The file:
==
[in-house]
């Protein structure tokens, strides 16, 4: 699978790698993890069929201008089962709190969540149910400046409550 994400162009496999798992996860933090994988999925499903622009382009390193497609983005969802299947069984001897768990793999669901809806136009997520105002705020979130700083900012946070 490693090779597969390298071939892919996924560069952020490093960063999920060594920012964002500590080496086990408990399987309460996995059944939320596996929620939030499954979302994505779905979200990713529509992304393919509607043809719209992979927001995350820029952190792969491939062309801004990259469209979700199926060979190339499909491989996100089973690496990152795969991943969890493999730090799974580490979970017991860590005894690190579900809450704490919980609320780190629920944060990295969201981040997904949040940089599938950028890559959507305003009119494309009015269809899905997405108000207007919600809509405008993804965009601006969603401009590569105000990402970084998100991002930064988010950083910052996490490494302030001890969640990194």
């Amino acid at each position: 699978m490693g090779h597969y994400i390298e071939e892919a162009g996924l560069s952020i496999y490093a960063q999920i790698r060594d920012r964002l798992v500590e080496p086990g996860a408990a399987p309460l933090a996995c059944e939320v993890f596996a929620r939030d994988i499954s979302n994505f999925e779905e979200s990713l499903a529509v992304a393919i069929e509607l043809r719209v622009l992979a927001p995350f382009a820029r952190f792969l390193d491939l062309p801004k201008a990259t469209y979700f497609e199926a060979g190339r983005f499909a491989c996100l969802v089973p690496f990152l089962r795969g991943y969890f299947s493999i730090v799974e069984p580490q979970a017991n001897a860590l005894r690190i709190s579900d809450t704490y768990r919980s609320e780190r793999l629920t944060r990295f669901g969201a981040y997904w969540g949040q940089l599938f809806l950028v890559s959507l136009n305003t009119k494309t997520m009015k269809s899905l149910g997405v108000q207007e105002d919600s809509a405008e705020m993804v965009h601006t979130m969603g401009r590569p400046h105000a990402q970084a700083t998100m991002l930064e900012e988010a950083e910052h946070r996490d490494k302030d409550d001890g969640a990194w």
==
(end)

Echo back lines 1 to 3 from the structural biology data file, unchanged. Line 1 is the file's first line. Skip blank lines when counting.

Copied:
[in-house]
């Protein structure tokens, strides 16, 4: 699978790698993890069929201008089962709190969540149910400046409550 994400162009496999798992996860933090994988999925499903622009382009390193497609983005969802299947069984001897768990793999669901809806136009997520105002705020979130700083900012946070 490693090779597969390298071939892919996924560069952020490093960063999920060594920012964002500590080496086990408990399987309460996995059944939320596996929620939030499954979302994505779905979200990713529509992304393919509607043809719209992979927001995350820029952190792969491939062309801004990259469209979700199926060979190339499909491989996100089973690496990152795969991943969890493999730090799974580490979970017991860590005894690190579900809450704490919980609320780190629920944060990295969201981040997904949040940089599938950028890559959507305003009119494309009015269809899905997405108000207007919600809509405008993804965009601006969603401009590569105000990402970084998100991002930064988010950083910052996490490494302030001890969640990194």
């Amino acid at each position: 699978m490693g090779h597969y994400i390298e071939e892919a162009g996924l560069s952020i496999y490093a960063q999920i790698r060594d920012r964002l798992v500590e080496p086990g996860a408990a399987p309460l933090a996995c059944e939320v993890f596996a929620r939030d994988i499954s979302n994505f999925e779905e979200s990713l499903a529509v992304a393919i069929e509607l043809r719209v622009l992979a927001p995350f382009a820029r952190f792969l390193d491939l062309p801004k201008a990259t469209y979700f497609e199926a060979g190339r983005f499909a491989c996100l969802v089973p690496f990152l089962r795969g991943y969890f299947s493999i730090v799974e069984p580490q979970a017991n001897a860590l005894r690190i709190s579900d809450t704490y768990r919980s609320e780190r793999l629920t944060r990295f669901g969201a981040y997904w969540g949040q940089l599938f809806l950028v890559s959507l136009n305003t009119k494309t997520m009015k269809s899905l149910g997405v108000q207007e105002d919600s809509a405008e705020m993804v965009h601006t979130m969603g401009r590569p400046h105000a990402q970084a700083t998100m991002l930064e900012e988010a950083e910052h946070r996490d490494k302030d409550d001890g969640a990194w």